UNDERSTANDING THE NEW 3.8% TAX OF INVESTMENT INCOME
With potential tax increases looming on the horizon, the value of tax deferral mechanisms, such as Section 1031 exchanges, have never been greater. One example of a potential tax increase which appears likely to take effect is the new Medicare tax, which Congress passed as part of the Health Care and Education Affordability Reconciliation Act of 2010, and was recently upheld by the Supreme Court. The Medicare tax, which goes into effect on January 1, 2013, will impose a 3.8% tax on the net investment income of joint filers with adjusted gross income over $250,000, and single filers with adjusted gross income over $200,000.
The new Medicare tax applies to adjusted gross income (the figure on the bottom of the front page of IRS Form 1040), which includes interest, dividends, capital gains, wages, retirement income and income from partnerships and small businesses. It appears the tax will also apply to dividends, rents, royalties, interest (except municipal bond interest), short and long-term capital gains, the taxable portion of annuity payments, income from the sale of a principal residence above the $250,000/$500,000 exclusion, gain from the sale of an investment property or a second home, and passive income from real estate and investments in which the taxpayer does not materially participate.
The National Association of Realtors (NAR) has prepared a brochure that contains a summary of the impact of this new Medicare tax on real estate investors and includes examples of several different investor scenarios. Click here to access the NAR Booklet, The 3.8% Tax: Real Estate Scenarios & Examples.
OTHER POTENTIAL TAX INCREASES IN 2013
In addition to the new Medicare tax discussed above, the "Bush-era Tax Cuts," which went into effect in 2001, are scheduled to expire at the end of this year. If the Bush-era Tax Cuts are allowed to expire due to inaction by Congress, the Federal capital gain tax rate will increase to 20%, and the highest marginal tax rate for ordinary income will increase from 35% to 39.6%.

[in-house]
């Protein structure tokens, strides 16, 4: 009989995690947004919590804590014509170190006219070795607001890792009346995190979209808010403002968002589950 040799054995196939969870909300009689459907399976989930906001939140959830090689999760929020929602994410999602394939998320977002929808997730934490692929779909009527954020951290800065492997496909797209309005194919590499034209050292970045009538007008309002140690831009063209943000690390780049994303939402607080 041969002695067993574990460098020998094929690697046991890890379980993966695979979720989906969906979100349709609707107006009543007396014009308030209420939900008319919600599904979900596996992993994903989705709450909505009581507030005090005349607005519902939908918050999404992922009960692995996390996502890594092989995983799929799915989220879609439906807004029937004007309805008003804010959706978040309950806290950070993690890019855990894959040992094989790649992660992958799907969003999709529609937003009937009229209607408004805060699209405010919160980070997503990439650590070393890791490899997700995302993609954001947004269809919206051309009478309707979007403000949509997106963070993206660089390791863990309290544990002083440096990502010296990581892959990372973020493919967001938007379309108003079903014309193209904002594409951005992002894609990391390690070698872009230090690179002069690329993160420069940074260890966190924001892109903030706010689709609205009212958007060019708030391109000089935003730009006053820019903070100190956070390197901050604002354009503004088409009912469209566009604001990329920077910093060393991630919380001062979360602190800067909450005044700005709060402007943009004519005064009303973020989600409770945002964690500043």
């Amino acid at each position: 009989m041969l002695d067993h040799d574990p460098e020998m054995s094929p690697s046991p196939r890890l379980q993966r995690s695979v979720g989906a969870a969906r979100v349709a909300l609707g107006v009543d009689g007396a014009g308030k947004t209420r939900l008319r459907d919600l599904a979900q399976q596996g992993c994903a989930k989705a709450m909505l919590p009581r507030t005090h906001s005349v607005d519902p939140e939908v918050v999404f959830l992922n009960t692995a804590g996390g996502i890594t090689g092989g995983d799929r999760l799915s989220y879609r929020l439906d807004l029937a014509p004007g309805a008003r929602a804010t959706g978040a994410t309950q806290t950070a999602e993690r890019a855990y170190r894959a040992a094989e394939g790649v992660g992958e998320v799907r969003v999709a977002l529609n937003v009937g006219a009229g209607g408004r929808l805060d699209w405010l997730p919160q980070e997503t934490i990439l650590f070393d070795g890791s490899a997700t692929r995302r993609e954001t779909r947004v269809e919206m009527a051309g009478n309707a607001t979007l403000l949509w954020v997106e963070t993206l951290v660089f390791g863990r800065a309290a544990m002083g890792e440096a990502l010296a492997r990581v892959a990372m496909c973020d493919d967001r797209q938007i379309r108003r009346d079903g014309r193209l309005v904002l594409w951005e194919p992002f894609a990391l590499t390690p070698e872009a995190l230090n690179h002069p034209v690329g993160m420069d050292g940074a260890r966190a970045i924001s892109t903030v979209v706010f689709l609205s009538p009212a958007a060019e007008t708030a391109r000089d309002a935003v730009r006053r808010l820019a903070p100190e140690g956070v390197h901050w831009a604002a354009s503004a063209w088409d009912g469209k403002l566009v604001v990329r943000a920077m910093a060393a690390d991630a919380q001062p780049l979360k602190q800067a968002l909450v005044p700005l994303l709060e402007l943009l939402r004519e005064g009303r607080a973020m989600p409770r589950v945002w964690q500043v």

THE COMBINED EFFECT OF THE TAX INCREASES ON REAL ESTATE INVESTORS
Future tax rates remain uncertain. But taking into account the imposition of the new 3.8% Medicare tax, and the uncertainty regarding the Bush-era Tax Cuts, on January 1, 2013 taxpayers could face one of three scenarios:
- If Congress extends the Bush-era Tax Cuts, the top Federal tax rate on long-term capital gains will increase from 15% to 18.8%.
- If Congress lets the Bush-era Tax Cuts expire, the top Federal tax rate on long-term capital gains will increase from 15% to 23.8%, and the top tax rate on dividends will nearly triple to 43.4%.
- If Congress extends the Bush-era Tax Cuts, but not for all tax brackets, this will result in a combination of the above two scenarios, and the top Federal tax rate on long-term capital gains will likely rise for higher earners, but not for all tax brackets.
THE TAX CODE TAKETH, THE TAX CODE DEFERRETH-
THE INCREASING VALUE OF 1031 EXCHANGES
Despite these potential tax increases, one aspect of the tax code provides real estate investors with a huge tax advantage. A Section 1031 exchange, part of the tax code since 1921, allows real estate property owners holding property for investment purposes to defer taxes that would otherwise be incurred upon the sale of investment property. Savvy investors use 1031 exchanges to redeploy their investment capital into better performing investment properties. An exchange provides a fantastic opportunity for investment property owners to defer capital gain taxes. Call the 1031 exchange experts at Asset Preservation today and visit www.apiexchange.com. to learn more about this powerful investment strategy.